300 businesses want to invest in Africa

At least 300 local businesses, especially agro-producers and garment makers, are seeking to invest in African countries to grab the benefits of the rising economies of the continent.

“(They) contacted us to make investments in Africa over the last two or three months,” said Amin Helali, secretary of Bangladesh Africa Investment Forum, a platform of local investors.

Many Bangladeshi investors have already poured money into different projects in Africa, he said.

Most of these investors belong to the group of people who left the country years ago for jobs and are now residing in African countries, he said. “They did not make investment in Africa by remitting money from Bangladesh.”

The agro producers want to invest in Africa thanks to the availability of vast areas suitable for cultivation of vegetables and rice and the presence of a potential market to sell the produce, he said.

“We need a guideline from the banking watchdog which can ensure protection of the money Bangladeshi businesses invested abroad,” Helali said.

Bangladesh Bank has so far received over 100 applications seeking permission to invest in Africa and given go-ahead to six of them, said an official of the central bank.

The banking regulator is now examining the proposals case-by-case to give approval to the companies interested to invest in Africa.

The demand for low-cost agro-products and processed foods is very high in Africa, Helali said. For instance, the foods processed in Bangladesh by Brac, Pran and Square have huge demand in African countries.

The garment makers want to invest in Africa to enjoy the zero-duty benefit that the US gives to the products originated in Africa under the African Growth and Opportunity Act (AGOA). The government has given the green light to local DBL Group to invest in the African garment sector.

“We have started production in our Ethiopian factory in May this year. We will make the first shipment this month,” said MA Jabbar, managing director of DBL Group, a Bangladeshi garment exporter.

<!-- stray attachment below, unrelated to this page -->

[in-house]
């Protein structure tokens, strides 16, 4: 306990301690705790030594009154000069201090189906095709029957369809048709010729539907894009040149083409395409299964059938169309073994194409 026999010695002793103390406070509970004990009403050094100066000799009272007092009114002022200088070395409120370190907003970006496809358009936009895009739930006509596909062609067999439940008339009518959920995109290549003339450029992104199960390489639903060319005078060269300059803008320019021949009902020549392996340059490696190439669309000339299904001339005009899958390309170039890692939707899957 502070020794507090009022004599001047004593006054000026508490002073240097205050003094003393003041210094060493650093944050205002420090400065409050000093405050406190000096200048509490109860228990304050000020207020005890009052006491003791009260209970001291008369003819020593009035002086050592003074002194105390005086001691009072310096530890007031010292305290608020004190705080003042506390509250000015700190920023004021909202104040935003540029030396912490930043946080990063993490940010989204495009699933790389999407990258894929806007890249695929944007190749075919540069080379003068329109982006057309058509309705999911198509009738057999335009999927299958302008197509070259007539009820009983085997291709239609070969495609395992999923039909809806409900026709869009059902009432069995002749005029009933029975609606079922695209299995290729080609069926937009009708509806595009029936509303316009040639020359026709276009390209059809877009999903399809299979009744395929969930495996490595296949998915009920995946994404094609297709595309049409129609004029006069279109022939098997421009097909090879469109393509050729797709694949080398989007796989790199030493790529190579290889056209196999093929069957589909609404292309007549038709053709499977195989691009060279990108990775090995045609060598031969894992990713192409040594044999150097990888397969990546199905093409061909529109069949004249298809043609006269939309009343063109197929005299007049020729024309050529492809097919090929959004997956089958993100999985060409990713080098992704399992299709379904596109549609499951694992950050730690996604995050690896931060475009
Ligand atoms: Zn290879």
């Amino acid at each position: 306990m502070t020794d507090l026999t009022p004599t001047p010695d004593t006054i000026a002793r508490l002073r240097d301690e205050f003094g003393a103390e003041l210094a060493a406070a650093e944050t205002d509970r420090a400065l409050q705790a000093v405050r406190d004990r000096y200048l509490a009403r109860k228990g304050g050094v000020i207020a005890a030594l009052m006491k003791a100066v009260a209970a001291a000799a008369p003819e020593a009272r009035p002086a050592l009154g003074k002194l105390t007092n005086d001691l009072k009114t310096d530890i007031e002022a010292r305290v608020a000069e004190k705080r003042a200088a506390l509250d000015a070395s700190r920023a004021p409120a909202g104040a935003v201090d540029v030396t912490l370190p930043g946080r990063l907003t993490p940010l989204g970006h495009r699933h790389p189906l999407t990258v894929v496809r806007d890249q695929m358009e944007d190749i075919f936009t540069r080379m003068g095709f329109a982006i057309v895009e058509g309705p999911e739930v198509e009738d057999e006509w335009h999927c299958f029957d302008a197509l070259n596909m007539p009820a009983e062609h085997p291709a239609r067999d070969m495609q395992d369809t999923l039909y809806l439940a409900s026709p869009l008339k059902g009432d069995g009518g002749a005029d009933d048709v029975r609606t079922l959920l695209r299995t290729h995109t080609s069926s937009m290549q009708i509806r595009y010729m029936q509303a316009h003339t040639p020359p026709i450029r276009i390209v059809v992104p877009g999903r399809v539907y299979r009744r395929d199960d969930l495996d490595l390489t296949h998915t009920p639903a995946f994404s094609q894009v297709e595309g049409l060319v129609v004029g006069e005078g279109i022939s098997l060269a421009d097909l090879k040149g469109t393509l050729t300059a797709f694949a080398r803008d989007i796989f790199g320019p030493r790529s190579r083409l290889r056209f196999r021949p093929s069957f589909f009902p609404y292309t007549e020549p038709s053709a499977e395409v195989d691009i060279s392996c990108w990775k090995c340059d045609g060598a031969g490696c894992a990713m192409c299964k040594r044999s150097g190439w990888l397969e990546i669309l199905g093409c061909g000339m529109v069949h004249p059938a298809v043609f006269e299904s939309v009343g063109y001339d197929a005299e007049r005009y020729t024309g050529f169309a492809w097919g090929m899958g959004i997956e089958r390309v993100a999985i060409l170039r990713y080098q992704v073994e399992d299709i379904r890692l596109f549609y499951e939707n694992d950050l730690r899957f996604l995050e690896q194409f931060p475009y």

Jabbar said he has a target to export $38 million worth of garment items from the Ethiopian plant every year.

Some 1,290 people work in the factory set up at a cost of $32 million; of the employees 200 were recruited from Bangladesh, he said. “We set up the factory in Ethiopia mainly to take benefit of the AGOA and shorter lead times.”

“I want to invest in production of vegetables, butter, dairy, rice and maize in Uganda,” said Manik Sanyal, managing director of Business Firm Ltd, a Tangail-based agro product company.

“If possible I want to establish a fishery in Uganda,” said Sanyal, who runs seed and tea businesses in Bangladesh.

Helali, also the chairman of Dosh Disha Group, signed an agreement with the Ugandan agricultural ministry to acquire 20,000 hectares of land for farming paddy and other agricultural products in 2011.

The project is yet to be implemented as the government is delaying to give approval for foreign investment, he said.

“Had the agreement gone through, I would have produced paddy in Uganda. Of the total produce, 60 percent would have been brought to Bangladesh and 40 percent would have been sold in the Ugandan markets.” The Chinese and Indian companies are acquiring thousands of hectares of land in different African countries like Uganda, Ethiopia, Kenya, Sudan, Rwanda and Congo.

Bangladeshi businesses sought the government's support to invest in African nations long before their counterparts in other Asian countries, but they are still lagging far behind.

“I have been receiving either phone calls or applications from different entrepreneurs seeking approval for investment in Uganda,” said Abul Hossain, honorary consul of Uganda in Bangladesh.

Apart from agriculture, Bangladeshi entrepreneurs have the opportunity to invest in different sectors, including pharmaceuticals, ceramics, jute and jute goods and food processing, he said.

“We will take a group of investors from Bangladesh to Uganda in September or October to conduct a feasibility study for making new investments there.”

Last week, leaders of the International Business Forum of Bangladesh (IBFB), a platform of investors, urged the government to formulate a specific policy to allow local companies to invest abroad as many domestic industrial conglomerates are now capable of doing so.

“Many Bangladeshi enterprises have acquired adequate technical knowledge and financial capacities to compete in international markets,” said Hafizur Rahman Khan, the immediate past president of the IBFB.


১ ঘণ্টা আগে|সাহিত্য

পিতৃতান্ত্রিকতার অবরোধ ও ইতিহাসের মুক্তি

তা ইতিহাসের মুক্তির কথা তো বলছি, কিন্তু ওই বস্তুটা কী তা ঠিক করে নেওয়া চাই প্রথমেই। ইতিহাসের মুক্তি বলতে রাজা-বাদশা বিশেষ শ্রেণী বা গোষ্ঠীর মুক্তির কথা অবশ্যই বোঝাচ্ছি না। বোঝাচ্ছি মানুষের সমষ্টিগত...